In a “professional” review of the island of Tahiti, a writer commented that two days in Tahiti are more than enough to see everything! We suppose that if your goal is to tick off boxes of attractions, as if you were in Paris, that might be true, but that is not the reason to visit Tahiti! Fellow travelers we met in the hotel have asked, “what all have you seen?” But Tahiti is a place to just be, to relax, lazily watch the boats, jet skis, and hang gliders enjoy the water sports in front of your eyes. It is for laying out at the pool, being hot, splashing around a bit in the pool, and then having a cold drink. It is a place to be leisurely. Our photos tell this story, as they are almost all of the ocean, although we did rent a scooter for a few days when we weren’t able to find a car to rent.
The one thing they told us at the rental agency was that scooters aren’t allowed on the highway – all 3 miles of it in front of the airport – and yet, and yet – we found ourselves on the highway! Normally we would follow Waze on our phone and stay out of such situations, but the screen was hard to see in the full South Pacific sun, and it was hard to hear the guide through the helmets and over the traffic. Mike, who was steering, could swear at times the app just kept alternately saying, “Turn right!” and “Turn left!” So, without warning, we were on the highway.
It was terrifying – cars were zipping by at 60-70 mph, and the fastest we could go on the electric scooter part of the time was 15 mph, as it was uphill. So we hugged the shoulder, which was narrow and filled with vegetation, and tried to stay out of the main traffic lanes. We took the first exit we could, and we were never so happy. We could have gotten ticketed or smooshed by a car, but neither happened, thank God.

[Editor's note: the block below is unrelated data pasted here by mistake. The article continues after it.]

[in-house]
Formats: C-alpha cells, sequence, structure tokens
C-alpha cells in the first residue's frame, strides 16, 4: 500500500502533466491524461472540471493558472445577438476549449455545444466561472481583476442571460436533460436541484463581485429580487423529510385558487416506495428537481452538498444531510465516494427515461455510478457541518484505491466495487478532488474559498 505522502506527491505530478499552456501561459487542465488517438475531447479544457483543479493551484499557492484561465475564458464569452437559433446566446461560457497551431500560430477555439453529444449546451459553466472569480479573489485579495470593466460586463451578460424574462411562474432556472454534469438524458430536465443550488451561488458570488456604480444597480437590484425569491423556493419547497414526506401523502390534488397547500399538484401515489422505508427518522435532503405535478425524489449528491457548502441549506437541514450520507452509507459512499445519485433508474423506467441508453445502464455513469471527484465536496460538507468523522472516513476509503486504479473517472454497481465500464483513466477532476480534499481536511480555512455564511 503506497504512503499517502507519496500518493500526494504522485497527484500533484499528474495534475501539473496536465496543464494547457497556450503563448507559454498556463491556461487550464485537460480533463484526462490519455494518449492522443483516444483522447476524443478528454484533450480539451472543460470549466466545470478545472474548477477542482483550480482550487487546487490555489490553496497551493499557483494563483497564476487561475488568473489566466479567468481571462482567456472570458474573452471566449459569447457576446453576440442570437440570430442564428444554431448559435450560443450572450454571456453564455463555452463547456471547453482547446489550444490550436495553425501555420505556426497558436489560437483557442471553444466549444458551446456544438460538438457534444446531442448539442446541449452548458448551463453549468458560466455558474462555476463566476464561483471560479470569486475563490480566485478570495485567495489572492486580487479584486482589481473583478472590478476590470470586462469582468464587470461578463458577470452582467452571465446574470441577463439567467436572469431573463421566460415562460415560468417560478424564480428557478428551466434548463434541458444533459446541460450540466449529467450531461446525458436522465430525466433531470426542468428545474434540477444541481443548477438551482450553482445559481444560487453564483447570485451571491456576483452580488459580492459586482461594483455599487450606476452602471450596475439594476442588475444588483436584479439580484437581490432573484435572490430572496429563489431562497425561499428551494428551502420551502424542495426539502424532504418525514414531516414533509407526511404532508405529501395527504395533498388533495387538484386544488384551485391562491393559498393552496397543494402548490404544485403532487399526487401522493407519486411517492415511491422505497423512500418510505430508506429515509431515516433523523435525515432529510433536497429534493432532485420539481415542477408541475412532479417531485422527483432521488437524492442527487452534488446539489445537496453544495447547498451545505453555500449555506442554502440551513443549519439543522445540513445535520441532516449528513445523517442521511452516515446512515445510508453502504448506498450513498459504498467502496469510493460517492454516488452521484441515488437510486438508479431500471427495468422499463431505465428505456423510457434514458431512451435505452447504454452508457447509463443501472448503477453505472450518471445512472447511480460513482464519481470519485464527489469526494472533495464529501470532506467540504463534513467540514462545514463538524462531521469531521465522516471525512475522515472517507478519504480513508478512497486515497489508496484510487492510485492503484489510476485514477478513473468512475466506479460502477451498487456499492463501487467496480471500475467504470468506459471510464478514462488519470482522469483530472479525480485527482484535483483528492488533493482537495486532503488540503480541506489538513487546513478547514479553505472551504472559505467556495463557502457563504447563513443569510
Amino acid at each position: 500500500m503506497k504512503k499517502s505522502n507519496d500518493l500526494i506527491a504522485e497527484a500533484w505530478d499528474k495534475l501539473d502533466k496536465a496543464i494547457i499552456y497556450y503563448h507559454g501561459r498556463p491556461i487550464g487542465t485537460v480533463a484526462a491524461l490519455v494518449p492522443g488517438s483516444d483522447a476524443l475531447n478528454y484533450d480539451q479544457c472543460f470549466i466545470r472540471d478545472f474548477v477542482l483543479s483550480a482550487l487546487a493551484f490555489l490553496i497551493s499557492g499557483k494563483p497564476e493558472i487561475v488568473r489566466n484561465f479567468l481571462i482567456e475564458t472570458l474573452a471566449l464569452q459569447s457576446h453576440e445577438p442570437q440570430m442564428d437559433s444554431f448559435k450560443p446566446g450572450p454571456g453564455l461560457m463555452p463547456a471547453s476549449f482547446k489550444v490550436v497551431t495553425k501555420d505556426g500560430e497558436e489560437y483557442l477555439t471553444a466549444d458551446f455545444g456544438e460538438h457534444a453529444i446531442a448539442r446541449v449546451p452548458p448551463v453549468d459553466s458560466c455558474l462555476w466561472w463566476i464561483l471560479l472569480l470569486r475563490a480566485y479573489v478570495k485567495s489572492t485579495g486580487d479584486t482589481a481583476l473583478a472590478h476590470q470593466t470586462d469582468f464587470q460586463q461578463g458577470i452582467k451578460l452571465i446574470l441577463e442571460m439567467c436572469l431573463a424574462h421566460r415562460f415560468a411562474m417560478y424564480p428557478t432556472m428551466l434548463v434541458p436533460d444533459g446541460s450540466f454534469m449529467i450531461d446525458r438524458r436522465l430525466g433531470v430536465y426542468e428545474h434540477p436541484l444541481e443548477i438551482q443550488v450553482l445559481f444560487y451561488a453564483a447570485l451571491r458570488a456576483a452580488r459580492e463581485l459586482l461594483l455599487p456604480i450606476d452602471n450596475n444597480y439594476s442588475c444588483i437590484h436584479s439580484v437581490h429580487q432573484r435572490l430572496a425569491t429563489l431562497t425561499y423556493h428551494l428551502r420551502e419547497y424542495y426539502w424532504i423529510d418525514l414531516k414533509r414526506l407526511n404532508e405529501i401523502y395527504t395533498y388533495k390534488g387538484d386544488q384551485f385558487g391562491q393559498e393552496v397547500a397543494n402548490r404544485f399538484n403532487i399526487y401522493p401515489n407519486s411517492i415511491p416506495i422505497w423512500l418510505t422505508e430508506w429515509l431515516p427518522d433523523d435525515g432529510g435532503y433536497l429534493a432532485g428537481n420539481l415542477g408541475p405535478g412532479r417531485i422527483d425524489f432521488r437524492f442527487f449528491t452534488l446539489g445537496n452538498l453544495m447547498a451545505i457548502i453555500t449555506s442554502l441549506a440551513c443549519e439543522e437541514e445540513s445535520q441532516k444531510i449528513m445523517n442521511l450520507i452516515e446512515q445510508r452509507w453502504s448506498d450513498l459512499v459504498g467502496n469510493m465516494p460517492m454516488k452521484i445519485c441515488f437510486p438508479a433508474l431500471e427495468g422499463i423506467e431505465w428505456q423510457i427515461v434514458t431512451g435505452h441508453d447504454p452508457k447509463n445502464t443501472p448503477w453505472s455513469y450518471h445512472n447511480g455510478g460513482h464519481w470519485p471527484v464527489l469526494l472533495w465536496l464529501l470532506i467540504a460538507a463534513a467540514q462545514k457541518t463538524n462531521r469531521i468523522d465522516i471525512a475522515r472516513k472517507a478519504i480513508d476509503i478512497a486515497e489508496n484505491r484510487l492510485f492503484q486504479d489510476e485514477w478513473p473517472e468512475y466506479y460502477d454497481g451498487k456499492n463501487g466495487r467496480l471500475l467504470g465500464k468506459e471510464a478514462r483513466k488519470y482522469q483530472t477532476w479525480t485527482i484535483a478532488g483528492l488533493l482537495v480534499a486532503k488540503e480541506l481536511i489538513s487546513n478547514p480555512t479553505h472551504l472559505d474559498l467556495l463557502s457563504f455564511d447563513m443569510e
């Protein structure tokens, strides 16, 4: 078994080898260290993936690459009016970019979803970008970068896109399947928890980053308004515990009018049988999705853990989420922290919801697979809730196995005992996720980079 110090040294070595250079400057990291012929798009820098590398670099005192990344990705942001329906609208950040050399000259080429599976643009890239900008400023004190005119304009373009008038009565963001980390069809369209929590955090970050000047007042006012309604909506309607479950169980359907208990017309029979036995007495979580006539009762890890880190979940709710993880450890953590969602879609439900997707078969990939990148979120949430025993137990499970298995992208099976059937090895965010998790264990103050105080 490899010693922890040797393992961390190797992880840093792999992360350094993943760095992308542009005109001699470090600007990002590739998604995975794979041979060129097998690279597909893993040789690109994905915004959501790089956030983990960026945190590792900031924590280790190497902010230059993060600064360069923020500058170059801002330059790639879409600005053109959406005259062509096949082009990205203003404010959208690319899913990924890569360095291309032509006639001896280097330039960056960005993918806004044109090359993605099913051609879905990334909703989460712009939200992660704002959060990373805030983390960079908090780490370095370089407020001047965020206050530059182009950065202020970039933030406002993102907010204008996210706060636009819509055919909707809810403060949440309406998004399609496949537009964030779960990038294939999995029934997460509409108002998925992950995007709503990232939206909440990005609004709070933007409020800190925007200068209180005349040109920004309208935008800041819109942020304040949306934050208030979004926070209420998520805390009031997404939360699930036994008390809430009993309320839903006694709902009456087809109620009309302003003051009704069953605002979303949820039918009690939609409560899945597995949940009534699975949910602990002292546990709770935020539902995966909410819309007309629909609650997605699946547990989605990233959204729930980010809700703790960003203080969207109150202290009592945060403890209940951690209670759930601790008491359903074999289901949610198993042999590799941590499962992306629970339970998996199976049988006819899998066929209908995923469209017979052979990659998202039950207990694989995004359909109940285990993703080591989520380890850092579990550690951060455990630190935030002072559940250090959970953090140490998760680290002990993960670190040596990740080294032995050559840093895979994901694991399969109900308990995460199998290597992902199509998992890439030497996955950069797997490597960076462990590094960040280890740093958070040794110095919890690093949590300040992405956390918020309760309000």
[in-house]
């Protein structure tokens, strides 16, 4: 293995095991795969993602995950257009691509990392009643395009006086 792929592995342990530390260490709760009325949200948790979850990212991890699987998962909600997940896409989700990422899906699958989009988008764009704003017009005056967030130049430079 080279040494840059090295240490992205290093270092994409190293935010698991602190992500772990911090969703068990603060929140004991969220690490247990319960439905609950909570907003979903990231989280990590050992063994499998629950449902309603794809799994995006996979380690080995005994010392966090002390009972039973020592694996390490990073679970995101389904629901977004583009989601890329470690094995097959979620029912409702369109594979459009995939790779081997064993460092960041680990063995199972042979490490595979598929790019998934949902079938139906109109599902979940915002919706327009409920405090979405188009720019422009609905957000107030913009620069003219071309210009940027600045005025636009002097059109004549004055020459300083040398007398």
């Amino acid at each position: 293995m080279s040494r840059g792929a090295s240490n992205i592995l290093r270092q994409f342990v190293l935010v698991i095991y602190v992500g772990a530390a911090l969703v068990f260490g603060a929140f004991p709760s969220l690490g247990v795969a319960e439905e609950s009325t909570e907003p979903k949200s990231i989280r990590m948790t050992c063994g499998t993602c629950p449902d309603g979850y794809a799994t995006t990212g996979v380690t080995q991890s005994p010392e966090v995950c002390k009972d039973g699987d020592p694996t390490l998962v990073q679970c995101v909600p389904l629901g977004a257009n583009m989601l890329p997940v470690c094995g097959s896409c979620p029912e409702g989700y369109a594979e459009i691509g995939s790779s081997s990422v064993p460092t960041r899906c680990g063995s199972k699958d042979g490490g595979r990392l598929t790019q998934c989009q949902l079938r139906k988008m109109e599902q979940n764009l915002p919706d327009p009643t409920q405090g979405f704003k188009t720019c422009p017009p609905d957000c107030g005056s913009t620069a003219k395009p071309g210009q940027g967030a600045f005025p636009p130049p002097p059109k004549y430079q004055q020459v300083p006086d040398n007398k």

On the second day of our rental, we wanted to circumnavigate the island, which we estimated would take 2-3 hours, as it is a distance of 72 miles. And, that much time on a scooter is about as long as you would want to ride. Electric scooters are pretty slow, though, so off we went – and it took FIVE hours. Talk about saddle sore! Halfway, our battery was down to about 60 percent, so we stopped at an affiliated gas station for them to swap it out for a new one, no fees involved. So far, so good.
We think we got some older batteries in our swap, because just another quarter way around the island we noticed the battery power draining at a precipitous rate. It got down to 7 percent going up a hill, and we barely made it to the top. As we were trying to get the number to call “Hello Scoot,” a worker from the store came walking up to us with replacement batteries! Mike never called – apparently the scooter sends out an SOS to the rental company when the battery gets low. Then the company finds you on GPS, and sends a man with replacement batteries. One minute later, we were ready to rock and roll. It was astounding to us that our problem was solved so quickly! We are heading back to the neighboring island of Moorea for a week, where, for the entire time, we have rented – a car!
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